Budget Overview

On Tuesday, 6 October 2020, Treasurer Josh Frydenberg handed down the Federal Budget which was largely defined by the COVID-19 pandemic. At a glance A wide range of sectors and stakeholders are affected by the Budget. At a high level, the winners and losers of this Budget have been reported as follows: (Source: ABC News)   Key takeaways The economy Australia’s economy has taken one of its largest blows as a result of the pandemic. Since the July economic update, Australia’s debt and deficit have increased with the country headed toward a record debt of $1 trillion by June 2024. Our current net debt is $703 billion. Income tax cuts The Treasurer announced Stage 2 of the Government’s tax cuts will provide relief for more than 11 million Australians. The tax cuts will be brought forward and can be backdated to July 2020, affecting each income threshold differently. An additional $17.8 billion in personal income tax relief is being delivered to aid economic recovery with a further $12.5 billion over the next year. This will add to the…

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Big news for struggling small businesses
Small businesses during Covid-19

Big news for struggling small businesses

Last week, the Federal Government announced proposed changes to corporate insolvency laws designed to help boost the survival rate of small businesses. The proposed changes would take effect from 1 January 2021 and aim to reduce the complexity, time, and costs involved for small businesses dealing with financial distress. This reform is in response to the economic impact of COVID-19 and allows small businesses to either restructure or alternatively streamline the liquidation process. The new procedure is a ‘debtor in possession’ model which draws on features of the US-style chapter 11 bankruptcy procedure. Essentially this means that the director of a debtor company remains in place during the relevant moratorium period and does not have to hand over control of the business to an external insolvency accountant. The process is only available to incorporated entities with liabilities of less than $1 million. Debt restructuring The overhaul of the insolvency rules is to create a new debt restructuring procedure. The process involves: The director of a small business in financial distress appoints a small business restructuring practitioner to assess…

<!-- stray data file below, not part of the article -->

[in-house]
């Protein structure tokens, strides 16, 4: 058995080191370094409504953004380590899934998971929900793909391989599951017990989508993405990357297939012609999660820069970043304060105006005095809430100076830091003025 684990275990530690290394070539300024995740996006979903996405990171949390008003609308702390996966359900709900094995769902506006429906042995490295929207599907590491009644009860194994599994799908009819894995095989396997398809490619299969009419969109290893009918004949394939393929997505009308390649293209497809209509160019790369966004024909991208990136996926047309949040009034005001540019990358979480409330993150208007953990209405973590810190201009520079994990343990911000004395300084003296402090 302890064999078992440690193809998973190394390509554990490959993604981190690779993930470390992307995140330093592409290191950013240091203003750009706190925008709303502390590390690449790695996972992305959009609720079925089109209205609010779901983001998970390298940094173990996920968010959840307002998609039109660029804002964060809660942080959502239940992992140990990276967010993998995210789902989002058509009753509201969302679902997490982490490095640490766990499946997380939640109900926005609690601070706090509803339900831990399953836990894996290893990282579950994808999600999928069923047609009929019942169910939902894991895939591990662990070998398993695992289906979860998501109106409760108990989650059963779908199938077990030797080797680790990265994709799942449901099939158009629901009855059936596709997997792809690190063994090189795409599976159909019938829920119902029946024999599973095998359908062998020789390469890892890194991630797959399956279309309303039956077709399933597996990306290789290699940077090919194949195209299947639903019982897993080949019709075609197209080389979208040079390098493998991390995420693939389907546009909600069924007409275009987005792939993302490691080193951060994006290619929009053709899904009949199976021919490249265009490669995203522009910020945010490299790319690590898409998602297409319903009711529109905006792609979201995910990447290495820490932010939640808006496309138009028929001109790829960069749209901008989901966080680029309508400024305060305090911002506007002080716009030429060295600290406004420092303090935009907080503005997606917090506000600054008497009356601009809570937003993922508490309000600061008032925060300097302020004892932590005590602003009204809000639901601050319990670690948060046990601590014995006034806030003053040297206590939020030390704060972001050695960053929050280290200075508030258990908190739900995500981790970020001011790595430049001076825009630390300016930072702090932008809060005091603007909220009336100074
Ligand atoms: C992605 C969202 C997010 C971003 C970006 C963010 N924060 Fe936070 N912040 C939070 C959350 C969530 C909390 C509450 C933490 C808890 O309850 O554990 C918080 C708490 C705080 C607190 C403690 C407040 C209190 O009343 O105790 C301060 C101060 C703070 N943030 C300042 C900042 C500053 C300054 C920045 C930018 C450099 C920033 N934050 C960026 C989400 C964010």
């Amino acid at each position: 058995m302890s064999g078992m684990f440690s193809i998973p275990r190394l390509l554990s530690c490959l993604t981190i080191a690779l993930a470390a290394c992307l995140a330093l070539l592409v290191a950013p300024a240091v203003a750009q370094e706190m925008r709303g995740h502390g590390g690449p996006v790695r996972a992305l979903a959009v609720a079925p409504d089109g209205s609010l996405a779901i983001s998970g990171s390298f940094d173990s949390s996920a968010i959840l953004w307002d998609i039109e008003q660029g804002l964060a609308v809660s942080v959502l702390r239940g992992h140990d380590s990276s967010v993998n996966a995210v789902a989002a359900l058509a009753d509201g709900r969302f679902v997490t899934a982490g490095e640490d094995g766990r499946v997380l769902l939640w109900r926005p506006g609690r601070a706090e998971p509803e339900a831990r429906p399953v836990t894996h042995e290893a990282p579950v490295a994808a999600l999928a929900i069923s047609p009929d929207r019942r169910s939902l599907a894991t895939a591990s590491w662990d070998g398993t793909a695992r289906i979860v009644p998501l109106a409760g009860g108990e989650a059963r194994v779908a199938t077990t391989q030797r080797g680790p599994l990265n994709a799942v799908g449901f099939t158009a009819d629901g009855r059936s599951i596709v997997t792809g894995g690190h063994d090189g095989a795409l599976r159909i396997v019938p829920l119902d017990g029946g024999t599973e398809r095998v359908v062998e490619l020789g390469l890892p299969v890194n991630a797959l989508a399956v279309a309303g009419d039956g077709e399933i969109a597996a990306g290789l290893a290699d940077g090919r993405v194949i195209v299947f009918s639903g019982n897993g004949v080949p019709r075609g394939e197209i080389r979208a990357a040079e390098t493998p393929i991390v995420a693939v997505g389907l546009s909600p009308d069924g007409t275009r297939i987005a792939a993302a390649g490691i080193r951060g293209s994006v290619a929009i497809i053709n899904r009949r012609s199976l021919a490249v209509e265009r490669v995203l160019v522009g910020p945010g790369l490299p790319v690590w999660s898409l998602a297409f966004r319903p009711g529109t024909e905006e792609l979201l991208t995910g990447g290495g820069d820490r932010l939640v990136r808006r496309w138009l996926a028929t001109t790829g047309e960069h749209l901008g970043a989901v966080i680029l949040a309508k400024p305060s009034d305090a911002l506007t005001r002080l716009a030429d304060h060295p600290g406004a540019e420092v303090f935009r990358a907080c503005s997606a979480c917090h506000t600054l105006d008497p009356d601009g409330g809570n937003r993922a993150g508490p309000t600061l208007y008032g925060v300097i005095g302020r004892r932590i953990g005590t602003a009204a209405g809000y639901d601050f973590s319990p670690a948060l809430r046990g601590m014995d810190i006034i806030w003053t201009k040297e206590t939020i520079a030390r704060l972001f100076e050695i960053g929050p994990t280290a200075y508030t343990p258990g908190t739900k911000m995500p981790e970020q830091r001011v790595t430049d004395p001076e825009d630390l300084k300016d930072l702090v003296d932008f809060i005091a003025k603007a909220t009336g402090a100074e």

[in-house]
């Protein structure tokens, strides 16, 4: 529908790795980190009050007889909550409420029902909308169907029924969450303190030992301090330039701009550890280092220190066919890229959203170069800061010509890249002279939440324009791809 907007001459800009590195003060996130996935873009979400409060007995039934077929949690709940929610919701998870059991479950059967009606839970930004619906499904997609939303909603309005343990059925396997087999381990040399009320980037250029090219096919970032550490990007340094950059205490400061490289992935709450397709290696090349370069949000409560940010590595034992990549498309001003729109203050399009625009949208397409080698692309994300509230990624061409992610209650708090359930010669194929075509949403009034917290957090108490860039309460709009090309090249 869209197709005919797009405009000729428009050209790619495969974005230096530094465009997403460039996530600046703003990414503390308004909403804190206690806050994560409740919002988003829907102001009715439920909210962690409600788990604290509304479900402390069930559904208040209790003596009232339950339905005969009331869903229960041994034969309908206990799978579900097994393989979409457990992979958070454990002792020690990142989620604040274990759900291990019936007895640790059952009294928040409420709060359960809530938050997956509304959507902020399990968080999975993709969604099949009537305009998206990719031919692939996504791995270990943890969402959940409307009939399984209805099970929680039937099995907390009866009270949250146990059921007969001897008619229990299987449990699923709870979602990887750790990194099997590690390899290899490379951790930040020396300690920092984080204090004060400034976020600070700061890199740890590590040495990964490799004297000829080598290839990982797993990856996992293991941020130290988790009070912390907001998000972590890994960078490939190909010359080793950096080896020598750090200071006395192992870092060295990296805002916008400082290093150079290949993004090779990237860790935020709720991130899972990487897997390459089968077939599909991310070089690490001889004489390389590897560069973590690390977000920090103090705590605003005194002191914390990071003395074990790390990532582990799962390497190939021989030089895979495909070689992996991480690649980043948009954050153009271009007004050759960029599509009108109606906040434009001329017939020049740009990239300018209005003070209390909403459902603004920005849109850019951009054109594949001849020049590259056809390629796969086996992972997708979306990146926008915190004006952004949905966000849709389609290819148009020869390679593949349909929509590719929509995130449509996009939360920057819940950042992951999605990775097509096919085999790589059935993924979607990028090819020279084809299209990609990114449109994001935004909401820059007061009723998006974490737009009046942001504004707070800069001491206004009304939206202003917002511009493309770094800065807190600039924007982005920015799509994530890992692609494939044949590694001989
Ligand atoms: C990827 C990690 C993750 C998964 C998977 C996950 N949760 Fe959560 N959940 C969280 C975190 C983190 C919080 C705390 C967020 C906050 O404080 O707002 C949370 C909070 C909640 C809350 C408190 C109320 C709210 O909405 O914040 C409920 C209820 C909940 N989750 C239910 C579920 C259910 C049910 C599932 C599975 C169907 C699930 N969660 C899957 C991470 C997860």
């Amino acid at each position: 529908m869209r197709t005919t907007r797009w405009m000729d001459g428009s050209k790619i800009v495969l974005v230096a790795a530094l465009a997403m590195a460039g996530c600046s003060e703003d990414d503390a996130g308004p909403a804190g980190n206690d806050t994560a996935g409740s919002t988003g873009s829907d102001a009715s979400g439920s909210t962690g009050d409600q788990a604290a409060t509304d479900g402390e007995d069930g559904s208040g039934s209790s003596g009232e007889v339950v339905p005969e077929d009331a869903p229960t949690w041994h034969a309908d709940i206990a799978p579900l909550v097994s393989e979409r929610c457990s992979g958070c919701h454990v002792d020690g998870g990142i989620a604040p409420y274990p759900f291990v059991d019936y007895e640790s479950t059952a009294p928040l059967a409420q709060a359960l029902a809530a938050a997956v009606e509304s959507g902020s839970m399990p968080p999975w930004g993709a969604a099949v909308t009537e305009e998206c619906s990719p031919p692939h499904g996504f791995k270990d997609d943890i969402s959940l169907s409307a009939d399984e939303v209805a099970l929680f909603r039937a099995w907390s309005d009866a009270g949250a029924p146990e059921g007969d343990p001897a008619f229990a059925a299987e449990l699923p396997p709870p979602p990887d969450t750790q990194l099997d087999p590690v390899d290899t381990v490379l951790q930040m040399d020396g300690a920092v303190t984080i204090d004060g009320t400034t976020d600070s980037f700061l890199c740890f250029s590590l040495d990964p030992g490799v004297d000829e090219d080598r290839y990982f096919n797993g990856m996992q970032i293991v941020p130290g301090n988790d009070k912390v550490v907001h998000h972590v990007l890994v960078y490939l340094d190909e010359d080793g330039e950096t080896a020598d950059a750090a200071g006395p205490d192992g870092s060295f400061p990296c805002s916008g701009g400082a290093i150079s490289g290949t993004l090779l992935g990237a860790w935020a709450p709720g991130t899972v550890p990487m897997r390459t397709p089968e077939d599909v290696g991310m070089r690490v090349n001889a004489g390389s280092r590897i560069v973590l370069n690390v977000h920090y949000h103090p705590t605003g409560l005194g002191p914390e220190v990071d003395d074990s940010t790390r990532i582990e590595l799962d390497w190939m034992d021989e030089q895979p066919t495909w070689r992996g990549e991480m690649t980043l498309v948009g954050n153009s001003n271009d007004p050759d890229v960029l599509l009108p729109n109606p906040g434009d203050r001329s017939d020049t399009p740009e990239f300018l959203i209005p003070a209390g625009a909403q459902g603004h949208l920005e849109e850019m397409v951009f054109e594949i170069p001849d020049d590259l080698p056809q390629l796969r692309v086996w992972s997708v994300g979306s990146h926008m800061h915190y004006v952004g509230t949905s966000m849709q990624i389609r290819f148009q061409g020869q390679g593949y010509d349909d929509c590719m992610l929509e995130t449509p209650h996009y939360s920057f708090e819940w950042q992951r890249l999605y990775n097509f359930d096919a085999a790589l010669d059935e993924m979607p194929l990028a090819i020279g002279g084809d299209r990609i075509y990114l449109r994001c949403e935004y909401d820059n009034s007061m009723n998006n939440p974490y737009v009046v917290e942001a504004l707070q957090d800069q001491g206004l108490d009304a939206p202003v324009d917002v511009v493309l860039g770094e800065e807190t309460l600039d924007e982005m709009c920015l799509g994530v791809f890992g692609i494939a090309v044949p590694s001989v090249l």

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Retail tenants and relief against forfeiture during COVID-19

If a tenant breaches a lease for non-payment of rent, there is a fundamental breach which gives a landlord the right to terminate the lease and take possession of the premises. However, a tenant has the right to apply to the court for an order restraining the landlord from doing so, otherwise known as relief against forfeiture. In the early stages of the COVID-19 pandemic, courts had yet to redefine the criteria used to award a tenant protection from the re-entry by their landlord. The High Court has previously applied a flexible approach to the instances where relief against forfeiture has been granted. However, how such principles that grant relief against forfeiture operate alongside constantly changing COVID-19 rules and regulations has been unclear. Would the courts extend the tenant’s rights and apply the right to relief more liberally? Sneakerboy Retail Pty Ltd v Georges Properties Pty Ltd [2020] NSWSC 996, decided by Justice Robb on 31 July 2020, goes someway to providing a list of considerations that clarify this issue in the current global health crisis. Background On…

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How COVID-19 has impacted tenants’ and landlords’ rights: Residential Tenancies (Amendment) COVID-19 Regulation

The Residential Tenancies (Amendment) COVID‑19 Regulation 2020 generally prohibits, until 14 October 2020, subject to further extension (the moratorium period), a landlord from giving a tenant who is a member of a household financially impacted by the COVID‑19 pandemic (an impacted tenant) a termination notice for non‑payment of rental charges and provides that during the moratorium period a landlord may only evict an impacted tenant for non‑payment of rent or charges if: the landlord gives a termination notice or applies for a termination order at least 60 days after the commencement of the regulation the landlord and impacted tenant had participated in good faith in a formal rent negotiation process about the rent or charges payable it is fair and reasonable in the circumstances of a case for the landlord to give the termination notice or apply for the order. The Regulation requires a landlord under a residential tenancy agreement to give at least 90 days’ notice of the termination of: a fixed term tenancy at the end of the term a periodic tenancy a tenancy because of…

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